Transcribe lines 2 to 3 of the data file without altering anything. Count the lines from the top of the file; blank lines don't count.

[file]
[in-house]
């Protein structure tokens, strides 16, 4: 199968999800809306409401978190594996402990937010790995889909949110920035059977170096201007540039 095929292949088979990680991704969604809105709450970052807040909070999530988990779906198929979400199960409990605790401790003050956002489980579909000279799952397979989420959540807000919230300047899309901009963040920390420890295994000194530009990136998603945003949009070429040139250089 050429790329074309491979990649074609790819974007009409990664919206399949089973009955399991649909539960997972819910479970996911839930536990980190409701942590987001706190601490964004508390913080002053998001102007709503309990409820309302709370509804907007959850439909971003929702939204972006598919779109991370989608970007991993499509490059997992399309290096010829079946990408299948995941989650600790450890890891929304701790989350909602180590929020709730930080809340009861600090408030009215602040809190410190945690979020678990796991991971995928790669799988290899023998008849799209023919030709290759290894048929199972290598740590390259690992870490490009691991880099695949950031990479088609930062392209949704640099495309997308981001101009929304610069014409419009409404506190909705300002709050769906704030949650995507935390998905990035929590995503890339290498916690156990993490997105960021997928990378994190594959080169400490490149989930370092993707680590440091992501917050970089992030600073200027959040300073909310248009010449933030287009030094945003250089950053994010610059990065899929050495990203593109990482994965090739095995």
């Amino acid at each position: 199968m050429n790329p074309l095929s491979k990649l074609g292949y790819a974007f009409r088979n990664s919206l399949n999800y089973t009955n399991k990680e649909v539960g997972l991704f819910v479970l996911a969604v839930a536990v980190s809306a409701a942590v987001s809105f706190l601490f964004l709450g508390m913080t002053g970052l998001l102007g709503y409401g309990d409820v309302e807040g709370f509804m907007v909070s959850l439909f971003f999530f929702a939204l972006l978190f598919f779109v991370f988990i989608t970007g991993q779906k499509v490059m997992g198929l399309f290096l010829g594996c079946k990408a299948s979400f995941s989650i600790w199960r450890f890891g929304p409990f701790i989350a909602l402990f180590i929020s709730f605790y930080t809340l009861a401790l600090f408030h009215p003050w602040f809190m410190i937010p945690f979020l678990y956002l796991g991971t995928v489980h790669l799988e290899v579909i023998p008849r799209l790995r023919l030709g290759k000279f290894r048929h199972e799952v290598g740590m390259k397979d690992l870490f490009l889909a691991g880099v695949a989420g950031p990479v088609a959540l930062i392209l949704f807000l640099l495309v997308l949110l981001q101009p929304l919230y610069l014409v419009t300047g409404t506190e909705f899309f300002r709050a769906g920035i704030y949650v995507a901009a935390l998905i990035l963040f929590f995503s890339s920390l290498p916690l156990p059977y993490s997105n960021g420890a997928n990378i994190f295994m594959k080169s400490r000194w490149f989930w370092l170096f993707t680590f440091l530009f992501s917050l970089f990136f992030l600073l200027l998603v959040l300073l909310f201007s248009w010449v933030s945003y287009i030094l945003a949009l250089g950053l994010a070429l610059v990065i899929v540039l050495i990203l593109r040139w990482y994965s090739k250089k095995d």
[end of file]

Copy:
């Protein structure tokens, strides 16, 4: 199968999800809306409401978190594996402990937010790995889909949110920035059977170096201007540039 095929292949088979990680991704969604809105709450970052807040909070999530988990779906198929979400199960409990605790401790003050956002489980579909000279799952397979989420959540807000919230300047899309901009963040920390420890295994000194530009990136998603945003949009070429040139250089 050429790329074309491979990649074609790819974007009409990664919206399949089973009955399991649909539960997972819910479970996911839930536990980190409701942590987001706190601490964004508390913080002053998001102007709503309990409820309302709370509804907007959850439909971003929702939204972006598919779109991370989608970007991993499509490059997992399309290096010829079946990408299948995941989650600790450890890891929304701790989350909602180590929020709730930080809340009861600090408030009215602040809190410190945690979020678990796991991971995928790669799988290899023998008849799209023919030709290759290894048929199972290598740590390259690992870490490009691991880099695949950031990479088609930062392209949704640099495309997308981001101009929304610069014409419009409404506190909705300002709050769906704030949650995507935390998905990035929590995503890339290498916690156990993490997105960021997928990378994190594959080169400490490149989930370092993707680590440091992501917050970089992030600073200027959040300073909310248009010449933030287009030094945003250089950053994010610059990065899929050495990203593109990482994965090739095995």
């Amino acid at each position: 199968m050429n790329p074309l095929s491979k990649l074609g292949y790819a974007f009409r088979n990664s919206l399949n999800y089973t009955n399991k990680e649909v539960g997972l991704f819910v479970l996911a969604v839930a536990v980190s809306a409701a942590v987001s809105f706190l601490f964004l709450g508390m913080t002053g970052l998001l102007g709503y409401g309990d409820v309302e807040g709370f509804m907007v909070s959850l439909f971003f999530f929702a939204l972006l978190f598919f779109v991370f988990i989608t970007g991993q779906k499509v490059m997992g198929l399309f290096l010829g594996c079946k990408a299948s979400f995941s989650i600790w199960r450890f890891g929304p409990f701790i989350a909602l402990f180590i929020s709730f605790y930080t809340l009861a401790l600090f408030h009215p003050w602040f809190m410190i937010p945690f979020l678990y956002l796991g991971t995928v489980h790669l799988e290899v579909i023998p008849r799209l790995r023919l030709g290759k000279f290894r048929h199972e799952v290598g740590m390259k397979d690992l870490f490009l889909a691991g880099v695949a989420g950031p990479v088609a959540l930062i392209l949704f807000l640099l495309v997308l949110l981001q101009p929304l919230y610069l014409v419009t300047g409404t506190e909705f899309f300002r709050a769906g920035i704030y949650v995507a901009a935390l998905i990035l963040f929590f995503s890339s920390l290498p916690l156990p059977y993490s997105n960021g420890a997928n990378i994190f295994m594959k080169s400490r000194w490149f989930w370092l170096f993707t680590f440091l530009f992501s917050l970089f990136f992030l600073l200027l998603v959040l300073l909310f201007s248009w010449v933030s945003y287009i030094l945003a949009l250089g950053l994010a070429l610059v990065i899929v540039l050495i990203l593109r040139w990482y994965s090739k250089k095995d």